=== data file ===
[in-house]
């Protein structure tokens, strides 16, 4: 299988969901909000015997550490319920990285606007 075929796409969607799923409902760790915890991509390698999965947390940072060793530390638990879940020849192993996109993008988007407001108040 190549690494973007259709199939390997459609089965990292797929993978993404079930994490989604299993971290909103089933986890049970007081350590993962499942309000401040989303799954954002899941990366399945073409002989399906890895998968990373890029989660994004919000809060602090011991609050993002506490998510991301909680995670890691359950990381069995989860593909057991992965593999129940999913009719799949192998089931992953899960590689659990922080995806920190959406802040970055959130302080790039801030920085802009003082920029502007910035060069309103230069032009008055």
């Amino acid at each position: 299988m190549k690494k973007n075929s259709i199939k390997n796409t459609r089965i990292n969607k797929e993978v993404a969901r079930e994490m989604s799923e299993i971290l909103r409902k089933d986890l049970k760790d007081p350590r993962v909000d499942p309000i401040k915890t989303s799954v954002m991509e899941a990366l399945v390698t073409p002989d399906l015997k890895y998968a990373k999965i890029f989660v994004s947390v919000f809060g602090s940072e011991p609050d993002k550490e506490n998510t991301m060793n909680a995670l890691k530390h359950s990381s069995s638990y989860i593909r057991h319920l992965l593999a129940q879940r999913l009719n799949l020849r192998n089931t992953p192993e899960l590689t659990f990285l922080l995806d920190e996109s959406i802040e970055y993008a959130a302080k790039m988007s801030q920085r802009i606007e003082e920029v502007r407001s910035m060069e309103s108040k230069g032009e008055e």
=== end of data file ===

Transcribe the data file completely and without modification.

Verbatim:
[in-house]
């Protein structure tokens, strides 16, 4: 299988969901909000015997550490319920990285606007 075929796409969607799923409902760790915890991509390698999965947390940072060793530390638990879940020849192993996109993008988007407001108040 190549690494973007259709199939390997459609089965990292797929993978993404079930994490989604299993971290909103089933986890049970007081350590993962499942309000401040989303799954954002899941990366399945073409002989399906890895998968990373890029989660994004919000809060602090011991609050993002506490998510991301909680995670890691359950990381069995989860593909057991992965593999129940999913009719799949192998089931992953899960590689659990922080995806920190959406802040970055959130302080790039801030920085802009003082920029502007910035060069309103230069032009008055």
């Amino acid at each position: 299988m190549k690494k973007n075929s259709i199939k390997n796409t459609r089965i990292n969607k797929e993978v993404a969901r079930e994490m989604s799923e299993i971290l909103r409902k089933d986890l049970k760790d007081p350590r993962v909000d499942p309000i401040k915890t989303s799954v954002m991509e899941a990366l399945v390698t073409p002989d399906l015997k890895y998968a990373k999965i890029f989660v994004s947390v919000f809060g602090s940072e011991p609050d993002k550490e506490n998510t991301m060793n909680a995670l890691k530390h359950s990381s069995s638990y989860i593909r057991h319920l992965l593999a129940q879940r999913l009719n799949l020849r192998n089931t992953p192993e899960l590689t659990f990285l922080l995806d920190e996109s959406i802040e970055y993008a959130a302080k790039m988007s801030q920085r802009i606007e003082e920029v502007r407001s910035m060069e309103s108040k230069g032009e008055e």